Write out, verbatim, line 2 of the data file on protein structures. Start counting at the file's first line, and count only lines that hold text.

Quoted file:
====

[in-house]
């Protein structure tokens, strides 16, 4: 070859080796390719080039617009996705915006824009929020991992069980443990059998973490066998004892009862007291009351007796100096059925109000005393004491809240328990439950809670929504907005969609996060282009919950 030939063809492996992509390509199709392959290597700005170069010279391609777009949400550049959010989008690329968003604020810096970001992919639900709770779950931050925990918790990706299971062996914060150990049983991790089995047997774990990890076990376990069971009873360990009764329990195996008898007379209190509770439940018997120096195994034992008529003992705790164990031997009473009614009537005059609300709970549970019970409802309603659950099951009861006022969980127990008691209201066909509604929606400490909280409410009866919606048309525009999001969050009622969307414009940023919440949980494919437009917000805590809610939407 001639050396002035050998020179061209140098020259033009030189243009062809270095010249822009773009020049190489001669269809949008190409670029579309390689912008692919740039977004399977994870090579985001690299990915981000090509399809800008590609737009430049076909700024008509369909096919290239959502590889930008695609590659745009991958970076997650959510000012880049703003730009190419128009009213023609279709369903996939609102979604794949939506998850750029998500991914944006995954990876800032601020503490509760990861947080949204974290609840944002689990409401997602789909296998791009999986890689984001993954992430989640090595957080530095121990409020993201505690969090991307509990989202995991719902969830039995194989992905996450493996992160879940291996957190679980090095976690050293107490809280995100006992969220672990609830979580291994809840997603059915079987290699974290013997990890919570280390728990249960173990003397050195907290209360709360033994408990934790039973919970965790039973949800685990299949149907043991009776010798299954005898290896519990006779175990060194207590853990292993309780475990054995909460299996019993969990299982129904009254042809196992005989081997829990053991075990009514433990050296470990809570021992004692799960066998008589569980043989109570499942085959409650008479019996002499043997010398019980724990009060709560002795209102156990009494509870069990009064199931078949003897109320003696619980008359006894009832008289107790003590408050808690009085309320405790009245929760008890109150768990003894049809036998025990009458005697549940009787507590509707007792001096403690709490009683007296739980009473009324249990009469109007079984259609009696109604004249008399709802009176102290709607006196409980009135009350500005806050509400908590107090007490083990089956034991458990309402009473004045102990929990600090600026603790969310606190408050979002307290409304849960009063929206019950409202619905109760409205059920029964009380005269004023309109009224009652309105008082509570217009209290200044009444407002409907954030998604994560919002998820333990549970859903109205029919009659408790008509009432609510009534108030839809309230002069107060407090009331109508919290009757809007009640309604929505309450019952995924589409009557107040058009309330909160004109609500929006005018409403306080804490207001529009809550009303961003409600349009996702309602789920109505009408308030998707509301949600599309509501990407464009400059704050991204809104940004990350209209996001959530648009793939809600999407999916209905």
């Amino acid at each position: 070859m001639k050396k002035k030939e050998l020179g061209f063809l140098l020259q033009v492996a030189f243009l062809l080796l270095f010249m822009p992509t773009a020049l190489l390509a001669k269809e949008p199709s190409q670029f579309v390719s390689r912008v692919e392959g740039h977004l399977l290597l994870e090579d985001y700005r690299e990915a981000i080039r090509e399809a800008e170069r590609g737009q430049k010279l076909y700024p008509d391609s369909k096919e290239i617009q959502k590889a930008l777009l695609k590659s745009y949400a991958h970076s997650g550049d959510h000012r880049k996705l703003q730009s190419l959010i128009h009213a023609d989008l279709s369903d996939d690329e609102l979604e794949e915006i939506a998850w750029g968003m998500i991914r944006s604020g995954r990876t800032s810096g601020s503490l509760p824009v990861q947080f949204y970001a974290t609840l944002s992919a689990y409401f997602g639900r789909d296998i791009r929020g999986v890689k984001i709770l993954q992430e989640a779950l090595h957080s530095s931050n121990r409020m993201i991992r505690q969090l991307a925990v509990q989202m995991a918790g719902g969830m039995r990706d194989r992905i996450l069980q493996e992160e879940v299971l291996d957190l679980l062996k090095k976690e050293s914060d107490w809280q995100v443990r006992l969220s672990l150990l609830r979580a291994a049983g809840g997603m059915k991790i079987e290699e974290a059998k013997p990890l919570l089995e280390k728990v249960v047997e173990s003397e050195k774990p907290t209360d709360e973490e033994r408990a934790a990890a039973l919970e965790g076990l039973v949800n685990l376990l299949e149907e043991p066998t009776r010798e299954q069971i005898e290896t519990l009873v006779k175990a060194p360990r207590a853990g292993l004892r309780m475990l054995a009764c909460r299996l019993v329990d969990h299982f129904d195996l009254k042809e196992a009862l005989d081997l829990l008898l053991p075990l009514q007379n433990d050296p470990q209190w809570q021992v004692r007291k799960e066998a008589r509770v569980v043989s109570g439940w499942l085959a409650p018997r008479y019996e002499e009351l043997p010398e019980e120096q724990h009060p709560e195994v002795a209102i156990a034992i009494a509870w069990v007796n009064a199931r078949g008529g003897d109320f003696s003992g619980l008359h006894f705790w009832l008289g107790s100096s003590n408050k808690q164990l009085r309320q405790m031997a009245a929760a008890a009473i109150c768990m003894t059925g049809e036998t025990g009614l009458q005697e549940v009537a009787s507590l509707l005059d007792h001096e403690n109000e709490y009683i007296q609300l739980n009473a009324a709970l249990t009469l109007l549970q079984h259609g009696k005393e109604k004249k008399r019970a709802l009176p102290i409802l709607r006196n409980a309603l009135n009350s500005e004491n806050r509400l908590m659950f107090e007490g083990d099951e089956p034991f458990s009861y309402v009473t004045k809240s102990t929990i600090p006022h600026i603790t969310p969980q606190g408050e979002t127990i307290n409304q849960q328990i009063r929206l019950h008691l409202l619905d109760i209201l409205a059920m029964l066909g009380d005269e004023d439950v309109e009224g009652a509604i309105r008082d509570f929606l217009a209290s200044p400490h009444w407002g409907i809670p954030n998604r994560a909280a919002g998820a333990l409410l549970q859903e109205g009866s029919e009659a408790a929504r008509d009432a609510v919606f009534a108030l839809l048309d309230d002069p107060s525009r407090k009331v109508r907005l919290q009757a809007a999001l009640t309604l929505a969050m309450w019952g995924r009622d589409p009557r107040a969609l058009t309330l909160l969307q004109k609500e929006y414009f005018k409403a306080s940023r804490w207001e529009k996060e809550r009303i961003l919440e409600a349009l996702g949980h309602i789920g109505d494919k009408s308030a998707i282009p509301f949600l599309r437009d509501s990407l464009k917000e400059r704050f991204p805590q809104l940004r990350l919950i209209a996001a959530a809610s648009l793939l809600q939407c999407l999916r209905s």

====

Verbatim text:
């Protein structure tokens, strides 16, 4: 070859080796390719080039617009996705915006824009929020991992069980443990059998973490066998004892009862007291009351007796100096059925109000005393004491809240328990439950809670929504907005969609996060282009919950 030939063809492996992509390509199709392959290597700005170069010279391609777009949400550049959010989008690329968003604020810096970001992919639900709770779950931050925990918790990706299971062996914060150990049983991790089995047997774990990890076990376990069971009873360990009764329990195996008898007379209190509770439940018997120096195994034992008529003992705790164990031997009473009614009537005059609300709970549970019970409802309603659950099951009861006022969980127990008691209201066909509604929606400490909280409410009866919606048309525009999001969050009622969307414009940023919440949980494919437009917000805590809610939407 001639050396002035050998020179061209140098020259033009030189243009062809270095010249822009773009020049190489001669269809949008190409670029579309390689912008692919740039977004399977994870090579985001690299990915981000090509399809800008590609737009430049076909700024008509369909096919290239959502590889930008695609590659745009991958970076997650959510000012880049703003730009190419128009009213023609279709369903996939609102979604794949939506998850750029998500991914944006995954990876800032601020503490509760990861947080949204974290609840944002689990409401997602789909296998791009999986890689984001993954992430989640090595957080530095121990409020993201505690969090991307509990989202995991719902969830039995194989992905996450493996992160879940291996957190679980090095976690050293107490809280995100006992969220672990609830979580291994809840997603059915079987290699974290013997990890919570280390728990249960173990003397050195907290209360709360033994408990934790039973919970965790039973949800685990299949149907043991009776010798299954005898290896519990006779175990060194207590853990292993309780475990054995909460299996019993969990299982129904009254042809196992005989081997829990053991075990009514433990050296470990809570021992004692799960066998008589569980043989109570499942085959409650008479019996002499043997010398019980724990009060709560002795209102156990009494509870069990009064199931078949003897109320003696619980008359006894009832008289107790003590408050808690009085309320405790009245929760008890109150768990003894049809036998025990009458005697549940009787507590509707007792001096403690709490009683007296739980009473009324249990009469109007079984259609009696109604004249008399709802009176102290709607006196409980009135009350500005806050509400908590107090007490083990089956034991458990309402009473004045102990929990600090600026603790969310606190408050979002307290409304849960009063929206019950409202619905109760409205059920029964009380005269004023309109009224009652309105008082509570217009209290200044009444407002409907954030998604994560919002998820333990549970859903109205029919009659408790008509009432609510009534108030839809309230002069107060407090009331109508919290009757809007009640309604929505309450019952995924589409009557107040058009309330909160004109609500929006005018409403306080804490207001529009809550009303961003409600349009996702309602789920109505009408308030998707509301949600599309509501990407464009400059704050991204809104940004990350209209996001959530648009793939809600999407999916209905």